Friday, February 7, 2014

How to Price a Ticket in Two Easy Steps: Educate and Mislead

(I’ve never done a two part blog before, but here goes…)


Step One: Educate

Of all the concerts I have produced or in which I have performed, I am aware of one that has paid for itself (and that’s because no one got paid and we snagged a unique, unreplicated deal on the space). When I first entered the arts management world, I always assumed a concert would at least break even. Shouldn’t ticket prices cover the cost of renting a theatre, hiring artists, licensing the work, and paying union stagehands? Sometimes, just sometimes the ticket prices will cover the production costs. 

But what about the non-production costs? Someone must design the ads and place them. Someone must negotiate theatre lease contracts. Someone must answer the phone when patrons call to order tickets. Someone must fix the photocopy machine when it breaks. Someone must collect rent on office and rehearsal space. And clearly someone must plan and direct the show. 

When you look at the actual cost of running an arts org - everything from postage costs to guest artist fees - the ticket prices don’t cover it. It’s simply a fact that many audience members (like me at one point) don’t know. 

The fact that ticket revenue doesn’t keep the stage open isn’t the only piece of education that I hope to hammer home. There is another much more personal fact that is often missed. Live performance has calculable value. Here’s how:

I have many friends with Master’s Degrees in music. They all went to world class, private, conservatories. Tuition at Juilliard is $57,000 per year. With four years of undergrad and two years in a Master’s program, we’re talking about $342,000 of education. That doesn’t include the $125/hour of private lessons that we all had from ages 6-18. Now we’re at $402,000.  

What about that instrument itself that plays the epic violin melody in Dvorak’s American Quartet? If you want to hear that beautiful melody on a mid-level professional instrument, you’re listening to $25,000 worth of wood and glue. Just for fun, let’s add another $10,000 for the bow (no…really).

We are now at nearly half a million dollars just to walk on stage. We haven’t even gotten to costs for designing websites, selling tickets, travel, music license fees, space rental…the list goes on. Have I not convinced you yet that live performance has value? Then let’s look at this another way:

It costs less than $25,000 to become a licensed plumber. If you ask that plumber to perform a service on a weekend for one hour, you can probably kiss $200 goodbye.  You will pay more than 4 times the amount of a typical concert ticket for an hour of service from someone who’s educational expenses are less than the cost of that violin on which you just heard Bach’s most brilliant masterpiece (I’m talking about the Chaconne, duh). I sure hope that plumber is cute!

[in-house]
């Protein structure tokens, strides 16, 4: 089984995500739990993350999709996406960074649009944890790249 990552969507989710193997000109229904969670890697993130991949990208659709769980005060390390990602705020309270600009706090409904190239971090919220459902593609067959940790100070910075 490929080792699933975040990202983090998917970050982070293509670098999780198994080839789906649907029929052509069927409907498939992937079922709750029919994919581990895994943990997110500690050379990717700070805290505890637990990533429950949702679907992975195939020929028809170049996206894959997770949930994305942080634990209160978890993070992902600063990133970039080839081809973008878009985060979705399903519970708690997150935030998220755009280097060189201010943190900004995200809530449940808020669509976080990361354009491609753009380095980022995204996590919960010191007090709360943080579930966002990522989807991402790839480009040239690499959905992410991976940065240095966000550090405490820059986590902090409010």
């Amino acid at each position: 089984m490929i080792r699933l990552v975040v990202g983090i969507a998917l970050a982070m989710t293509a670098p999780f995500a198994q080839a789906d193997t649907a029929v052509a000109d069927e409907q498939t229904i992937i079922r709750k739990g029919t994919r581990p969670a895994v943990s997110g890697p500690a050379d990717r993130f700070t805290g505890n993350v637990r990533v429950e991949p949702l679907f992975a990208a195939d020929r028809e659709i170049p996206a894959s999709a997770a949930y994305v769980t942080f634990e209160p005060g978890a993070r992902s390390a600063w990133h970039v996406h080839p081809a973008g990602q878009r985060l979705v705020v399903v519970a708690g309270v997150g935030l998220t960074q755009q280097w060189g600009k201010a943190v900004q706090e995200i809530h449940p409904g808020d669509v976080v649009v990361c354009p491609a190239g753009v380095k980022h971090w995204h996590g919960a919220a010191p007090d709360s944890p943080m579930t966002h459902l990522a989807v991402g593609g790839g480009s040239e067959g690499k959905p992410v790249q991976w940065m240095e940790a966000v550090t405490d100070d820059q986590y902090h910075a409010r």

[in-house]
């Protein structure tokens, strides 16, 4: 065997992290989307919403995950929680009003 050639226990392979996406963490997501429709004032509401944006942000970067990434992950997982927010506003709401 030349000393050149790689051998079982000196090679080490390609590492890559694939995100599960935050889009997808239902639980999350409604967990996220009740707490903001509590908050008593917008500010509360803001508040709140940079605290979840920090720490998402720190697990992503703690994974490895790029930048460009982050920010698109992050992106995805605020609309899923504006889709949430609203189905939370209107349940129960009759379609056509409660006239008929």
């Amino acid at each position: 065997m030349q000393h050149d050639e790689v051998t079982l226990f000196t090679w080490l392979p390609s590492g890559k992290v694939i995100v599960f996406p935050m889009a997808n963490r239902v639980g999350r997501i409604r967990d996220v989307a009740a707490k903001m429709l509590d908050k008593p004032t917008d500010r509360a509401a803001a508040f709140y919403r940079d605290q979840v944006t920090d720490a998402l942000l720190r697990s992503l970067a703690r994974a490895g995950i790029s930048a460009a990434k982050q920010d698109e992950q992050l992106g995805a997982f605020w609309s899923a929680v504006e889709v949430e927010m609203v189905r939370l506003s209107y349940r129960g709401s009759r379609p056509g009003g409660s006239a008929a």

Don’t get me wrong. I’m not saying that a plumber doesn’t have value (we've all been there). The point here is that the economics of music are highly misunderstood by even regular concert goers. Musicians, who expel blood sweat and tears, and tens of thousands of hours rehearsing, are valuable. The shows they put on, and the equipment they use to make those shows brilliant, have actual value.

Now...the sensation you get hearing or seeing a performance that transports you to a new place altogether? You decide the value.

How to Price a Ticket in Two Easy Steps: Educate and Mislead


Step Two: Mislead

Now don’t jump to conclusions…I’m not the kind of person who lies. My mom would kill me.

A 1987 New York Times Article feared the idea that prices for orchestra seating at a Broadway musical could hit $50. Adjusted for inflation, that would be $99 today. 

The idea that you can pay less than $100 for a full priced ticket to a Broadway show today is laughable. A top ticket for After Midnight will run you $197, and that’s not even in the top 10 of ticket prices. A premium ticket for Book of Mormon goes for $477. Now, we all know that most people are not going to pay $200-$400 for a theatre ticket. So how do these tickets sell?


A recent conversation with a Broadway producer friend helps shed some light. TKTS is a “discount” ticket outlet where you can get deals on Broadway shows. They offer up to 50% off your favorite shows, bringing the price back down to $100 for After Midnight. As it happens, that value is right in line with the inflation-adjusted value of a Broadway ticket in 1987. So, when you get your “sale,” you are really paying what Broadway tickets have always cost. 

TKTS is a built-in marketing engine for nearly every show. When the patron thinks they’re getting a discount, they will wait in line for an hour in the middle of a snowstorm (I’ve done it), just to snag the deal. It’s not rational, but instinctual customer behavior. When setting prices, producers aren’t counting on all patrons to pay the face value (of course, when it happens, they won’t complain).

As a producer, it’s troublesome to think that the only way to sell my product is by discounting its value. I’m lucky to work on things that I’m really proud of, so each discount chips away at my ego a bit.
But like I said, I have stood in the snow for an hour to get that discount. I understand the marketing philosophy – even if I don’t like it.